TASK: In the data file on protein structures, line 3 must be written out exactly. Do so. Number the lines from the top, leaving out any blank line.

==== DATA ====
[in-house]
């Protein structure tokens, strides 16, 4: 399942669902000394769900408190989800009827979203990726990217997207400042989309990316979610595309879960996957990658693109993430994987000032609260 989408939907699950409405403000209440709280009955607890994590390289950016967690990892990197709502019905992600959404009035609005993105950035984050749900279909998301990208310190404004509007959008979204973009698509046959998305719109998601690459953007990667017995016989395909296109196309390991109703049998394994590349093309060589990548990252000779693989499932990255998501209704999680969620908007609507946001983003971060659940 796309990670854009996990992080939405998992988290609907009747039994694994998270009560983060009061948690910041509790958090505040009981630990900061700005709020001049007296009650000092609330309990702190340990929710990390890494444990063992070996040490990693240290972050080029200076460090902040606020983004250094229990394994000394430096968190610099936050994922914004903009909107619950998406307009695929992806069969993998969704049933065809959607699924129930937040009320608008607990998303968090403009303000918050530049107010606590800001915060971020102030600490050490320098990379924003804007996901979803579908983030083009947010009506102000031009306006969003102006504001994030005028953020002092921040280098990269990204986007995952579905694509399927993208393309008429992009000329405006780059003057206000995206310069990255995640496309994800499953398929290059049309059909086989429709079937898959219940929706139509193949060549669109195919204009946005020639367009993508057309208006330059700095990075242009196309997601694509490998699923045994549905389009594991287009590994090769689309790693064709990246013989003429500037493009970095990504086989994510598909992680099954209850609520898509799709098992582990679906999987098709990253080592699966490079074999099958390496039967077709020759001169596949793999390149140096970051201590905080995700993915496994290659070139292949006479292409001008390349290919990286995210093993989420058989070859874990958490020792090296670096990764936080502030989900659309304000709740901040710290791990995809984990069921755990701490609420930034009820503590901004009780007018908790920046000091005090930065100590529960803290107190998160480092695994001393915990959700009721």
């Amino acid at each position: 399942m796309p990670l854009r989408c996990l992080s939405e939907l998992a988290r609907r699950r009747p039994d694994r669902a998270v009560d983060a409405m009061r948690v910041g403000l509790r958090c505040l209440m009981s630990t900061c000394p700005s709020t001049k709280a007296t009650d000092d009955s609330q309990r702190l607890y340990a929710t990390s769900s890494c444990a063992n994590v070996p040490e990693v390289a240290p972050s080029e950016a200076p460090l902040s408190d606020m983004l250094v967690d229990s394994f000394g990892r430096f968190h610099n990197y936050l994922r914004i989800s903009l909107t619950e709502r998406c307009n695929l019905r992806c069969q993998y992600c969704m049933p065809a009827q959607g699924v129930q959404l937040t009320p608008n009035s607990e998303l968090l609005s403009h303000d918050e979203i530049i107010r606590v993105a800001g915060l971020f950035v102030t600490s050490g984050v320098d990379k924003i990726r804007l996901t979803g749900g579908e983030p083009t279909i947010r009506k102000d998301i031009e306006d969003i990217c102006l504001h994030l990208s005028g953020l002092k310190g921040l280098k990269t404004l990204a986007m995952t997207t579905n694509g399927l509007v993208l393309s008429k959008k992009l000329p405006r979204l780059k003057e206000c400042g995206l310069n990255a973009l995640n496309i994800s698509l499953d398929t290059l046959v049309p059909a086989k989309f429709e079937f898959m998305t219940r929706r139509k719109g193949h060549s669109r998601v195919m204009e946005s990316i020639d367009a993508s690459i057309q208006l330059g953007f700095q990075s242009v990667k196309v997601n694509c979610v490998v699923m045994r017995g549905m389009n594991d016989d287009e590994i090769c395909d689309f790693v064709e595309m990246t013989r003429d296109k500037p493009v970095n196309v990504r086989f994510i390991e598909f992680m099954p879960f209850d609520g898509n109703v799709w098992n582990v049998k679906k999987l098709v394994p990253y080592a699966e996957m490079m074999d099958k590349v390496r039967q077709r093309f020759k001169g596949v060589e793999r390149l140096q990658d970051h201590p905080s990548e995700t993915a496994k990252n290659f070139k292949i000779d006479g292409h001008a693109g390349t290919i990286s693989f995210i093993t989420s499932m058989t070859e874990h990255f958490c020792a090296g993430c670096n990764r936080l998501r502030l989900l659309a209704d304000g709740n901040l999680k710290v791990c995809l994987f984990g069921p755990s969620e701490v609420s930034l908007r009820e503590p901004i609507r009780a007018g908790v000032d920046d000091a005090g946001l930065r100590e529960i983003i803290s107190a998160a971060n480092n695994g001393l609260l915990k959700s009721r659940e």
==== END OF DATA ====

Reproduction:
């Amino acid at each position: 399942m796309p990670l854009r989408c996990l992080s939405e939907l998992a988290r609907r699950r009747p039994d694994r669902a998270v009560d983060a409405m009061r948690v910041g403000l509790r958090c505040l209440m009981s630990t900061c000394p700005s709020t001049k709280a007296t009650d000092d009955s609330q309990r702190l607890y340990a929710t990390s769900s890494c444990a063992n994590v070996p040490e990693v390289a240290p972050s080029e950016a200076p460090l902040s408190d606020m983004l250094v967690d229990s394994f000394g990892r430096f968190h610099n990197y936050l994922r914004i989800s903009l909107t619950e709502r998406c307009n695929l019905r992806c069969q993998y992600c969704m049933p065809a009827q959607g699924v129930q959404l937040t009320p608008n009035s607990e998303l968090l609005s403009h303000d918050e979203i530049i107010r606590v993105a800001g915060l971020f950035v102030t600490s050490g984050v320098d990379k924003i990726r804007l996901t979803g749900g579908e983030p083009t279909i947010r009506k102000d998301i031009e306006d969003i990217c102006l504001h994030l990208s005028g953020l002092k310190g921040l280098k990269t404004l990204a986007m995952t997207t579905n694509g399927l509007v993208l393309s008429k959008k992009l000329p405006r979204l780059k003057e206000c400042g995206l310069n990255a973009l995640n496309i994800s698509l499953d398929t290059l046959v049309p059909a086989k989309f429709e079937f898959m998305t219940r929706r139509k719109g193949h060549s669109r998601v195919m204009e946005s990316i020639d367009a993508s690459i057309q208006l330059g953007f700095q990075s242009v990667k196309v997601n694509c979610v490998v699923m045994r017995g549905m389009n594991d016989d287009e590994i090769c395909d689309f790693v064709e595309m990246t013989r003429d296109k500037p493009v970095n196309v990504r086989f994510i390991e598909f992680m099954p879960f209850d609520g898509n109703v799709w098992n582990v049998k679906k999987l098709v394994p990253y080592a699966e996957m490079m074999d099958k590349v390496r039967q077709r093309f020759k001169g596949v060589e793999r390149l140096q990658d970051h201590p905080s990548e995700t993915a496994k990252n290659f070139k292949i000779d006479g292409h001008a693109g390349t290919i990286s693989f995210i093993t989420s499932m058989t070859e874990h990255f958490c020792a090296g993430c670096n990764r936080l998501r502030l989900l659309a209704d304000g709740n901040l999680k710290v791990c995809l994987f984990g069921p755990s969620e701490v609420s930034l908007r009820e503590p901004i609507r009780a007018g908790v000032d920046d000091a005090g946001l930065r100590e529960i983003i803290s107190a998160a971060n480092n695994g001393l609260l915990k959700s009721r659940e």